So it's death you fear, he thought. Very well. I will have to cleanse you of this affliction. The malady claiming your soul shall be cured, and your heart will be freed. When someone has nothing left, they obey the safety in the word of a liar.

Looks like you'll be like me after all. He said aloud, knowing she could no longer hear him. It was a simple narration left to echo through the desert. This was the testament of Bison the Redeemer, spreading the gospel of a fallen angel.

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In the gentle whispers of the night, a thief could easily ravage an innocent home, raping the status quo of the family ideal. Now, some senators believe this phantom of the cold night air to be homosexuality, but in this particular stance, it was a young man unsure of much of his past, but oh-so-sure of his duty: to remove the ties to routine. In order to free the sweet maiden from her shackles of morality and hope, he must destroy the last rope binding her to innocence: a woman, lying helpless on a squished, stained mattress, caught in the tendrils of sweet slumber.

What this woman had been plagued with eluded his foresight; it was a disease he dared not to question. If such demons of fate were to leave him the opportunity to gather the Hopeless, then so be it. The surly bonds of human motivation were to be investigated in this context. Would this be the proper catalyst to set the reaction in motion?

He was able to nudge the bathroom window open from the back of the room and slip in unnoticed. Sure, it was 2 AM, but who knows who's watching? The cold air of the desert was left behind as he slinked into the main room, where two beds lay side by side. On one lay dear Erika, the puppet being chained down by the soul in the next bed: her sickly mother, sleeping soundly.

Becoming the merciful angel, he gently turned the nozzle on her oxygen tank lying at her feet. The little bit flowing would not give her long. Hank slipped silently back to the bathroom. By morning, a different angel will have consulted with her. Sometimes souls need some assistance. By destroying one life, he would help to bring another to existence. All it took was the turning of a nozzle. The vile sickness in her lungs was now slowly creeping in on her heart. Smothered by your own bodily fluids. How does one cope?

They do not. They die.

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Hank slept like a child on Nyquil. The delicious alcohol content in his heart was the knowledge of a job well done. Death on one part would give birth to a new one. In the end, it balances, and karma has no leverage. The unborn child was now implanted in the womb of opportunity. All a matter of time.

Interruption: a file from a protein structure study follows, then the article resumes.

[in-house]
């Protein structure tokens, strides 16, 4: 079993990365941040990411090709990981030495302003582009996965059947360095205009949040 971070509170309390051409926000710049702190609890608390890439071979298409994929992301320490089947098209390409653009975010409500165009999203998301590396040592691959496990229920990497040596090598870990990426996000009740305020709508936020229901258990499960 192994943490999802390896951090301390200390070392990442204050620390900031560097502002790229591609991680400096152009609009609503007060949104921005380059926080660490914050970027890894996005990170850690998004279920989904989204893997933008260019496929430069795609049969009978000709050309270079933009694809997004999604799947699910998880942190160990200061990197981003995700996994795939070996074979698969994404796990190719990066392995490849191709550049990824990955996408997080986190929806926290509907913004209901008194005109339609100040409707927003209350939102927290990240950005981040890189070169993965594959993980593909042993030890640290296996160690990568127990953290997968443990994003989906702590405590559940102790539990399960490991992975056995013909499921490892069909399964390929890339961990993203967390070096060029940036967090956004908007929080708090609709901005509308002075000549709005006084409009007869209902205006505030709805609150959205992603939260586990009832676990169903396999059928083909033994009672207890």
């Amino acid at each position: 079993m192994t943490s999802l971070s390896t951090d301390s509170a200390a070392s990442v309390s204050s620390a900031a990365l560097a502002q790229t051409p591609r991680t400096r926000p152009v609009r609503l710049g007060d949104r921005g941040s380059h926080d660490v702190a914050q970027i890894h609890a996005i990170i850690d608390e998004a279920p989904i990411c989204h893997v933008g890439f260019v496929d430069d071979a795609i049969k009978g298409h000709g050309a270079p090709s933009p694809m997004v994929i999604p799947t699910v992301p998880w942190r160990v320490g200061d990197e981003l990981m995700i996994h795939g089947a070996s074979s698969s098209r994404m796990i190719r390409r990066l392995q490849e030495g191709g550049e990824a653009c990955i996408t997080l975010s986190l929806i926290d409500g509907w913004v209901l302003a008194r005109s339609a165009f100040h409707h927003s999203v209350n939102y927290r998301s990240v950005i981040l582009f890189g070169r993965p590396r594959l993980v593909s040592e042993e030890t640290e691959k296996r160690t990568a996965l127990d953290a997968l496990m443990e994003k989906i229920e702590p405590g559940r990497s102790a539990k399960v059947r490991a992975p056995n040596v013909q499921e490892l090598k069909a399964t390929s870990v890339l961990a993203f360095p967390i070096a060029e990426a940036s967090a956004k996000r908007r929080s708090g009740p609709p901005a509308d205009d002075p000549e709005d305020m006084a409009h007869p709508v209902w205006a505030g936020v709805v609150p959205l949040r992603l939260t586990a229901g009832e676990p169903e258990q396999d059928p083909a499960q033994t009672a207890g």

By the time he woke up, a single police car had arrived. It's flashing lights bounced eerily off the windows of the Oasis, momentarily blinding Hank. He walked wearily down the walkway toward Erika's room, knowing there was at least one cop in there. But where was the creature he desired? There could be only one place

As he walked out into the desert, he smiled. This would be the simple art of lying: a skill he had picked up from his days in a corrupt villa. The damned had taught him well.

She was crying. He approached carefully, walking up from the side and sitting beside her on the rock. After a long while, he placed an arm around her shoulder and drew her into his shoulder, where she cried deeply for several minutes. As she calmed, he knew now was the time to speak.

We all die eventually. He said simply.

I realize that. she replied sadly. But I just never thoughtI never thought it'd be this soon.

No one sees it coming. Hell, I could have a heart attack right now.

I suppose so.

You said you feared death. Hank stated, staring into the desert.

Yeah?

Well, what about now?

no. Now that I-I've seen it firsthand

It's a lot less frightening. Hank finished. Don't you see? That's what I needed you to know. I know we've only met, butdon't you feel it?

I think so. Erika replied blankly. That understanding. Is it just coincidence that we should meet in some hinky backwater motel? That my mother should die? That

That you have the voice of an angel? Hank asked.

And you, the guitar capability. She finished.

I think this was meant to make beautiful music. Hank said.

And maybe some dark memories.

Whatever comes first. Hank sighed.

Who are we?

The Hopeless.

What about the other instruments?

We'll find them. Even in a place like this. Fate brought us here, why can't it carry us elsewhere?

Here was that lie. It was not Fate. He had manipulated Fate to his own accord. It was he who ran the show; pulled the strings. Erika was the first puppet, but who would be the next? Well, he assumed, they'd run into someone eventually; another lost soul in need of redemption and manipulation. These little events in time were only under his control. The God that had defied him long ago in a town he could not remember had gone. He was in total control.

The God of his own Purgatory.

15 comments sorted by best / new / date

    BlouPontak
    Mmm. Overly melodramatic and misusing quite a couple a=of phrases. It bothered me until we realise that this guy is actually a nutjob. Suddenly the whole style is apt, since it mirrors his distorted pulp fiction view on reality. This could be very good. It feels a bit like a fable. I'm intrigued. When's the next one coming?
    dhutton
    BlouPontak wrote: Mmm. Overly melodramatic and misusing quite a couple a=of phrases. It bothered me until we realise that this guy is actually a nutjob. Suddenly the whole style is apt, since it mirrors his distorted pulp fiction view on reality. This could be very good. It feels a bit like a fable. I'm intrigued. When's the next one coming?
    this also, very well written. though i did not like the dialogue at the end. it went a little too well. it's like there was no resistance at all, it just annoyed me...
    310320
    I understand this one is a bit awkward, but it's really a paving stone for part two, which will explain why she gave in so quickly, and the motivation behind their appearance in the desert.
    StratDune
    Pretty well-written, language-wise. Although the boy-meets-girl and boy-consoles-girl conversations are a bit, lets say, unreal... but I like where this is going.